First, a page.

unknown messages. The following issues are issues that could already unknown messages. The following issues are already present with
be present with section 23 of [RFC3315], but we discuss them in Section 23 of [RFC3315], but we discuss them in detail here as
detail here as guidance for implementors. guidance for implementors.
As the relay agent will forward all unknown types of DHCPv6 messages, As the relay agent will forward all unknown types of DHCPv6 messages,
a malicious attacker can interfere with the relaying function by a malicious attacker can interfere with the relaying function by
constructing fake DHCPv6 messages with arbitrary type code. The same constructing fake DHCPv6 messages with an arbitrary type code. The
problem may happen in current DHCPv4 and DHCPv6 practice where the same problem may occur in current DHCPv4 and DHCPv6 practice, where
attacker constructs the fake DHCP message with a known type code. the attacker constructs the fake DHCP message with a known type code.
Clients and servers that implement this specification will discard Clients and servers that implement this specification will discard
unknown DHCPv6 messages. Since RFC3315 did not specify either relay unknown DHCPv6 messages. Since RFC 3315 did not specify relay agent,
agent, client or server behavior in the presence of unknown messages, client, or server behavior in the presence of unknown messages, it is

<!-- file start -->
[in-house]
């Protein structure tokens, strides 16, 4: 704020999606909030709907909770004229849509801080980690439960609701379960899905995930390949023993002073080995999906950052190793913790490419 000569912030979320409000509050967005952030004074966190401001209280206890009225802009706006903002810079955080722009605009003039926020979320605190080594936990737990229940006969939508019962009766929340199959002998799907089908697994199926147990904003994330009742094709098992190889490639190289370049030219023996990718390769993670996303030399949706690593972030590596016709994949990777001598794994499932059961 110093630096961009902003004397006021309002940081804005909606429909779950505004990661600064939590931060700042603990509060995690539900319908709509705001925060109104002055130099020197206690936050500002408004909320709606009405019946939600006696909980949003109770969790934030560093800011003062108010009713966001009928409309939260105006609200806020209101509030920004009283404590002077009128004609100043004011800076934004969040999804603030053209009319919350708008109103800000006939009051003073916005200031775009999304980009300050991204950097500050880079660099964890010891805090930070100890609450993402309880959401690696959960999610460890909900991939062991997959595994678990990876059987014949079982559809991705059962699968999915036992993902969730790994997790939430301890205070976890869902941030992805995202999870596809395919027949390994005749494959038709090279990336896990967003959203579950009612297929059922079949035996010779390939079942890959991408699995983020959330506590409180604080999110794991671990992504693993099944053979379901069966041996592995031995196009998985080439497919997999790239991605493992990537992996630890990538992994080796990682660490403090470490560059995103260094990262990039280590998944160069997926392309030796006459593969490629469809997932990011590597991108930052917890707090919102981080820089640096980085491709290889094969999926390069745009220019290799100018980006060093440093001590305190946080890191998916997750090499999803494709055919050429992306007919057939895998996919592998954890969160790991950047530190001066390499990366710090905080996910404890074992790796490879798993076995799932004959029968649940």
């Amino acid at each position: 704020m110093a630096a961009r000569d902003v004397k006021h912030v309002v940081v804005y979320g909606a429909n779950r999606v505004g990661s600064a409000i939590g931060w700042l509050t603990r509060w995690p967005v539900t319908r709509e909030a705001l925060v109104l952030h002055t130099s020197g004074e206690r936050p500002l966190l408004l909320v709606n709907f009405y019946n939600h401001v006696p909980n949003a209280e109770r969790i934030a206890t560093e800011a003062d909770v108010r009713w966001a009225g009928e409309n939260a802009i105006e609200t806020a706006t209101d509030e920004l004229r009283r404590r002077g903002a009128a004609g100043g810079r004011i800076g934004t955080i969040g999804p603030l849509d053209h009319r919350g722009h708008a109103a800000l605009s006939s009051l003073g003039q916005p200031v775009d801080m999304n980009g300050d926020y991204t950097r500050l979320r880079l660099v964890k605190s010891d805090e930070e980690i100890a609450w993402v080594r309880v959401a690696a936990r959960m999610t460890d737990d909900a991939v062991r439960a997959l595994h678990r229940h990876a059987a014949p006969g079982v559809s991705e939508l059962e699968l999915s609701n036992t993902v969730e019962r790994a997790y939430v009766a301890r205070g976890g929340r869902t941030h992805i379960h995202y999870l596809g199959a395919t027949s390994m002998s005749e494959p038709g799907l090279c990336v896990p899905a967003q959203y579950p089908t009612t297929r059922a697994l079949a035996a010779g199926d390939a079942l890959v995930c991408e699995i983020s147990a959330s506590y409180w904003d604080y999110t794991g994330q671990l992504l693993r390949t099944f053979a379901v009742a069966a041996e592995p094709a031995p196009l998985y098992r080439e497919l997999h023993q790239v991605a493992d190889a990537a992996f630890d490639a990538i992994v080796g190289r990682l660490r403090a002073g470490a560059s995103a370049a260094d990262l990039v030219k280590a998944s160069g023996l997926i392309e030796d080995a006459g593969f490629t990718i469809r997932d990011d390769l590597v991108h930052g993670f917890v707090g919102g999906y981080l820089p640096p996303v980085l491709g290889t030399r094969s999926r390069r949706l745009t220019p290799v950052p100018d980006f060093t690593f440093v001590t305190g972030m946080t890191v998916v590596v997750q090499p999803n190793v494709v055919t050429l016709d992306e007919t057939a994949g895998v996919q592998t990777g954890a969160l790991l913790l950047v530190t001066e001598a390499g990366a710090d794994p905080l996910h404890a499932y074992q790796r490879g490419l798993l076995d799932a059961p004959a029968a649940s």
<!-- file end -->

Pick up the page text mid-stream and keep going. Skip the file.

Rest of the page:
it is possible that some servers or clients that have not been possible that some servers or clients that have not been updated to
updated to conform to this specification might be made vulnerable to conform to this specification will become vulnerable to attacks
client attacks through the relay agent. through the relay agent as a result of this change.
For this reason, we recommend that relay agents, clients and servers For this reason, we recommend that relay agents, clients, and servers
be updated to follow this new specification. However, in most be updated to follow this new specification. However, in most
deployment scenarios, it will be much easier to attack clients deployment scenarios, it will be much easier to attack clients
directly than through a relay agent; furthermore, attacks using directly than through a relay agent. Furthermore, attacks using
unknown message types are already possible on the local wire. unknown message types are already possible on the local wire.
So in most cases, if clients are not upgraded there should be minimal So, in most cases, if clients are not upgraded, there should be
additional risk; at sites where only servers and relay agents can be minimal additional risk. At sites where only servers and relay